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HPE CTO on Using AI with Guardrails: Focus on the Right Use Cases and Monitor Data Use

HPE's Chief Technology Officer emphasizes the importance of governance when adopting artificial intelligence

By Business OutstandersPUBLISHED: April 9, 17:11
Fidelma Russo, Chief Technology Officer at Hewlett Packard Enterprise (HPE)
Fidelma Russo, CTO at Hewlett Packard Enterprise (HPE) (Image Credit: HPE)

Fidelma Russo, Chief Technology Officer at Hewlett Packard Enterprise (HPE), has over 30 years of experience in technology leadership. She notes that while HPE has invested in AI for many years, recent advances have created an inflection point where previously intractable problems can now be addressed.

In an interview, Russo discussed HPE's approach to data, AI's potential impact across the enterprise, and the need for close governance. She explained that AI is already powering many HPE products and operations through machine learning. HPE's supercomputing division is focusing on advances like generative AI, large language models, and tools to help developers. AI is also being applied to supply chain, support, and software development to speed processes, increase predictability and productivity, and improve customer satisfaction.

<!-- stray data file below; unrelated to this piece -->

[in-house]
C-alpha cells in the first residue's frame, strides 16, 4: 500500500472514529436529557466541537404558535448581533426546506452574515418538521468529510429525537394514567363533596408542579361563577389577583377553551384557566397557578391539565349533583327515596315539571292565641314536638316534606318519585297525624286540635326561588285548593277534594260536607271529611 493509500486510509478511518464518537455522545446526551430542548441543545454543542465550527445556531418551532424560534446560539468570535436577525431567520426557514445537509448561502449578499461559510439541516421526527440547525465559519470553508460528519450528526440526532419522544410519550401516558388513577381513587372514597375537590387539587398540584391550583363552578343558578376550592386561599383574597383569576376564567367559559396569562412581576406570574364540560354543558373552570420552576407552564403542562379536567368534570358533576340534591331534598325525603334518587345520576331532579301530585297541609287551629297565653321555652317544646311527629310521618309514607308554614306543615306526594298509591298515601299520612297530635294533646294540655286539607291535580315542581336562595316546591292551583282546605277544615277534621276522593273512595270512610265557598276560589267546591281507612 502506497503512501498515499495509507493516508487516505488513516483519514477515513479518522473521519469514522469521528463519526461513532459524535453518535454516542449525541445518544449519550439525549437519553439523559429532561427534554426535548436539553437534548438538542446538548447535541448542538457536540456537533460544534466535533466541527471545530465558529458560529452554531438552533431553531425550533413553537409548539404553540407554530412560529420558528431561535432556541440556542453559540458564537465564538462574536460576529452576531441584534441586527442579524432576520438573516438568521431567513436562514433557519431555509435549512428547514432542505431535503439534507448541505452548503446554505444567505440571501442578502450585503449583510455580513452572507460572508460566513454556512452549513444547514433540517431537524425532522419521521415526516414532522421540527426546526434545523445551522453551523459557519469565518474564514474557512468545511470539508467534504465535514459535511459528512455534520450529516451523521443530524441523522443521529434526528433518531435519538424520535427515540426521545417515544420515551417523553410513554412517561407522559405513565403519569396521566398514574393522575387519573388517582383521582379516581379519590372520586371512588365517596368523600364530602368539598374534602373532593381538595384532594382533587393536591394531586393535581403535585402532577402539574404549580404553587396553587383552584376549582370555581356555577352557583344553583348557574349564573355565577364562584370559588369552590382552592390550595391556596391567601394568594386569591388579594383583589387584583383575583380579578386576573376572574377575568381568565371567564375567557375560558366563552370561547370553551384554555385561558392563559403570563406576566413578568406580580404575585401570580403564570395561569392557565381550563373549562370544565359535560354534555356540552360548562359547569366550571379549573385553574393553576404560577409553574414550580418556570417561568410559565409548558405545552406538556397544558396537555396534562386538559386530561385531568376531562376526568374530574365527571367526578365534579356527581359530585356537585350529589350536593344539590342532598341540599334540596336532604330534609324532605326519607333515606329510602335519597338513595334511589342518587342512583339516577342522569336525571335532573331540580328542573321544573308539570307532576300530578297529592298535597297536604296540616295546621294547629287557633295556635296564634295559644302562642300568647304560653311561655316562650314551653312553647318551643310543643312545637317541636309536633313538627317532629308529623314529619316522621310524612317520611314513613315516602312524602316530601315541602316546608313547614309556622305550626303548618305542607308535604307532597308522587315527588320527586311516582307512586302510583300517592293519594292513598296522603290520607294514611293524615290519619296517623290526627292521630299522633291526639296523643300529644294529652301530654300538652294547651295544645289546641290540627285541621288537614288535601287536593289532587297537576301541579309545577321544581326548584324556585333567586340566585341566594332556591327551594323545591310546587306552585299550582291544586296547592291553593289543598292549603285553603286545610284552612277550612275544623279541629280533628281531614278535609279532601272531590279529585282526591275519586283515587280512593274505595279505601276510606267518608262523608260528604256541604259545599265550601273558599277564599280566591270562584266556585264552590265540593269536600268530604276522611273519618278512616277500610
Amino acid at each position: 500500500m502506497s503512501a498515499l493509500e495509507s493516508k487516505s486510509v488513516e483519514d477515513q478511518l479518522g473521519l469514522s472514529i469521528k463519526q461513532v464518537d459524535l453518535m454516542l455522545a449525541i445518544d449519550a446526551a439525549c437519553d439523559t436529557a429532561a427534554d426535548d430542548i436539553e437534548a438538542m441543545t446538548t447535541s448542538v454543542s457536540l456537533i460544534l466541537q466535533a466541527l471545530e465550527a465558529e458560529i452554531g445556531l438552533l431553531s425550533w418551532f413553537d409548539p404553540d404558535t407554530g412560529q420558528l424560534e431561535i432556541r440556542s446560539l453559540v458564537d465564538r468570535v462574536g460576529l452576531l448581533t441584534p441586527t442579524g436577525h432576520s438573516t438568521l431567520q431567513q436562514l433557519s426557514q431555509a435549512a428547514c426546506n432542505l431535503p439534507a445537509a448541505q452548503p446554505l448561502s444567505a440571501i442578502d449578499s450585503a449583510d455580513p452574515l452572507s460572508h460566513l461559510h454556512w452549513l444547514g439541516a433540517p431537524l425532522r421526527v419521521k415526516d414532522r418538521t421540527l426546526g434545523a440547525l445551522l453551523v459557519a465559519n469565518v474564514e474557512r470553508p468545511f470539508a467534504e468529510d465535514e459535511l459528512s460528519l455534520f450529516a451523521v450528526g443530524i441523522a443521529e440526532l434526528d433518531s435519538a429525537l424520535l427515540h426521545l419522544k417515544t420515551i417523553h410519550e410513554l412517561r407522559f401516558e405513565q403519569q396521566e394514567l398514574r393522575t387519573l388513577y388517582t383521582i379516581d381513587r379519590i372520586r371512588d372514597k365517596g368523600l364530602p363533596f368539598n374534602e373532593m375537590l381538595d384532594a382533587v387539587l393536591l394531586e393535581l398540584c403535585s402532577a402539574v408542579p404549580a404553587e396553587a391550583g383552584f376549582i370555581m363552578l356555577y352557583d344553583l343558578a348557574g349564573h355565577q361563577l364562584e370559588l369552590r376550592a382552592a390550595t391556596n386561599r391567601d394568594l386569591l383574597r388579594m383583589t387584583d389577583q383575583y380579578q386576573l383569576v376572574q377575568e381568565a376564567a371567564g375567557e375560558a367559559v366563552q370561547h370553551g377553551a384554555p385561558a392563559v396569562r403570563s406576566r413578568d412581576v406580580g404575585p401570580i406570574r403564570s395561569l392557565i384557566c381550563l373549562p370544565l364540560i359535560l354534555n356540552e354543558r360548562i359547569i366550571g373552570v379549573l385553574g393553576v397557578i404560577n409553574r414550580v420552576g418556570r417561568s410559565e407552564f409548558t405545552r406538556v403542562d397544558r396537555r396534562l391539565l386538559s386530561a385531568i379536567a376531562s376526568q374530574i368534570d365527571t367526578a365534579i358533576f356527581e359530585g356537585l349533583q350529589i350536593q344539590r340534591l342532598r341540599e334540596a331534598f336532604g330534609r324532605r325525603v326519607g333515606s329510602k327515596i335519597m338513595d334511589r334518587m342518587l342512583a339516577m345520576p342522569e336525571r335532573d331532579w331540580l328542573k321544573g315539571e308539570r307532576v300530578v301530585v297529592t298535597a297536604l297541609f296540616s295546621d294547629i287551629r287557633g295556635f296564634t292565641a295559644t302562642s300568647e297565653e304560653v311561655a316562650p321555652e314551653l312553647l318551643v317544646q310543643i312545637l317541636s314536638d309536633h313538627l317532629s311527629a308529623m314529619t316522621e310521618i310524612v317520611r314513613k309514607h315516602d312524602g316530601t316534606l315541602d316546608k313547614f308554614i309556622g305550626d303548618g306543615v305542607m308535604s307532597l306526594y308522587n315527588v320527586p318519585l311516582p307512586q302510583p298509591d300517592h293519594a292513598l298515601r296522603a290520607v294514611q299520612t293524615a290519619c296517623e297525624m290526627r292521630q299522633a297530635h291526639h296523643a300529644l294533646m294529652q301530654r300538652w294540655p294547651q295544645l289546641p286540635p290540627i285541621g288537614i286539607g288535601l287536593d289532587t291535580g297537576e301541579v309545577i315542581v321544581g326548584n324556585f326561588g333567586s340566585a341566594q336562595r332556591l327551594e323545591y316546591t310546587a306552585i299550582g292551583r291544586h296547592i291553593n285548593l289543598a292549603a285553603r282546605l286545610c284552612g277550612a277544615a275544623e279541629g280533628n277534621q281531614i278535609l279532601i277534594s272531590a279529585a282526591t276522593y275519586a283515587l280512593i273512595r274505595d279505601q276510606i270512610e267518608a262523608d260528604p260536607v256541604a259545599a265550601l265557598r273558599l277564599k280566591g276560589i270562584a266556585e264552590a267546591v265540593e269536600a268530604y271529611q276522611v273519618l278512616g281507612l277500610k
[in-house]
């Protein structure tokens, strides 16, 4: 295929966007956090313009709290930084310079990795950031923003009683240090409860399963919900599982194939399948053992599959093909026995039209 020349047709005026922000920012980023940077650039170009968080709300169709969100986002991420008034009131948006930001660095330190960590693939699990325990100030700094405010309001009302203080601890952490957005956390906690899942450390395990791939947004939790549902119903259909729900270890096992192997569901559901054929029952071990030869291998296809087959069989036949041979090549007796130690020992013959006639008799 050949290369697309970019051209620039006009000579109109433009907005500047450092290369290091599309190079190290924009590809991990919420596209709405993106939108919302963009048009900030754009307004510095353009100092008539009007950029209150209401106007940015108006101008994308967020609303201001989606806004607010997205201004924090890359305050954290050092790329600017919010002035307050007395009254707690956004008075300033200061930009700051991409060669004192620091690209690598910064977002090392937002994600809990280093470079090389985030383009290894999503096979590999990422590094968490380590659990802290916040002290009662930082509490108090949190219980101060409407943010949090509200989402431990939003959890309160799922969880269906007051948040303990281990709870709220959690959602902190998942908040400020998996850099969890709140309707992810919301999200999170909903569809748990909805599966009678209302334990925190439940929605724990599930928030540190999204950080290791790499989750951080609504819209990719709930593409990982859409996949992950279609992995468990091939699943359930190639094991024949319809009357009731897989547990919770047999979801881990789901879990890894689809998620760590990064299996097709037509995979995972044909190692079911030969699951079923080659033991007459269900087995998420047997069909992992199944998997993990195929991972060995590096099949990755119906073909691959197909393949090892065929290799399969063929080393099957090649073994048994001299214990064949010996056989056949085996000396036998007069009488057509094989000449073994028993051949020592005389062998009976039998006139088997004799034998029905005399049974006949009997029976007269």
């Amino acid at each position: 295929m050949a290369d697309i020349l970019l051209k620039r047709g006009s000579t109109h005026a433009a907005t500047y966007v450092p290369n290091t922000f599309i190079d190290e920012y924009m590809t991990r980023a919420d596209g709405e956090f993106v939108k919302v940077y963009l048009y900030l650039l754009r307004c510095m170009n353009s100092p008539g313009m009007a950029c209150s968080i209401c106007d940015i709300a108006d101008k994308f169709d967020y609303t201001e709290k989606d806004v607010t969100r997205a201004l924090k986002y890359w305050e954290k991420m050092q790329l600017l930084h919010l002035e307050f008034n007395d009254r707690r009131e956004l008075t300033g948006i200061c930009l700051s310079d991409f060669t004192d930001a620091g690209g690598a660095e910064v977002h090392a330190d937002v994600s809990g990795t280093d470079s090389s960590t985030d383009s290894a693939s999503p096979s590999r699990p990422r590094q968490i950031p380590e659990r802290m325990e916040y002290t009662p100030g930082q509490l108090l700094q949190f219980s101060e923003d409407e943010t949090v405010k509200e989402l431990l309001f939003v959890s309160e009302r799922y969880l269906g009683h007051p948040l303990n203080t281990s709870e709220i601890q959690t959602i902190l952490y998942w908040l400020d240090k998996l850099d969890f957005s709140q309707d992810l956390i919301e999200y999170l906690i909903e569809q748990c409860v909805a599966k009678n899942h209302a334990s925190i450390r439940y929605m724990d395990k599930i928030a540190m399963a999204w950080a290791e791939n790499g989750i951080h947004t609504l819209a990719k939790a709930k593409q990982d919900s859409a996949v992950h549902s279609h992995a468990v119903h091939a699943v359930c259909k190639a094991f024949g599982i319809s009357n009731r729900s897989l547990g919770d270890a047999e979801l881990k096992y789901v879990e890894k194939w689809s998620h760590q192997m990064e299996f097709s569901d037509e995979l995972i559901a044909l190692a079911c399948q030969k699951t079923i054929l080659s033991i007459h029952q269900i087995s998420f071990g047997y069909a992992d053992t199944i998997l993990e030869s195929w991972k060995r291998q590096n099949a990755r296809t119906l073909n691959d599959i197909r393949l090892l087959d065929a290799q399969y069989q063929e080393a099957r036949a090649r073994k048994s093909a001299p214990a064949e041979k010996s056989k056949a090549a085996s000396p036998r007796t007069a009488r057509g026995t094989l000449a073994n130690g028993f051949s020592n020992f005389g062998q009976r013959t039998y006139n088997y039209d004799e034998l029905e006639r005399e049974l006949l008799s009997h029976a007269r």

While exciting, Russo emphasizes the need for maturity to manage this transition responsibly. For example, HPE is testing AI's effectiveness in customer service through ongoing pilots. Partnerships are exploring how models can be built and trained with internal and partner data to resolve issues faster.

Most importantly, HPE established a company-wide AI oversight board to guide responsible data use and model development. The board monitors for potential bias, ensures privacy protection, and aligns results with expected outcomes. It also considers sustainability innovations. With rapid data growth and need for continual model training, responsible and sustainable data practices are an ongoing challenge.

The oversight board includes executives from technology, legal, cybersecurity, data governance, and other functions. Its cross-functional composition allows consideration of AI's effects across the business. The board sets policies and oversees working groups exploring beneficial AI uses and processes.

Russo's advice is to view AI as relieving tedious tasks and delighting customers, rather than fearing problems. While generative AI breakthroughs may be limited by training on existing data, the technology is already transforming work and products. The time has come to enable AI responsibly through governance discussions. Success comes from the right use cases, not hype. Overall, AI promises exciting opportunities if approached with care, oversight and human judgment.

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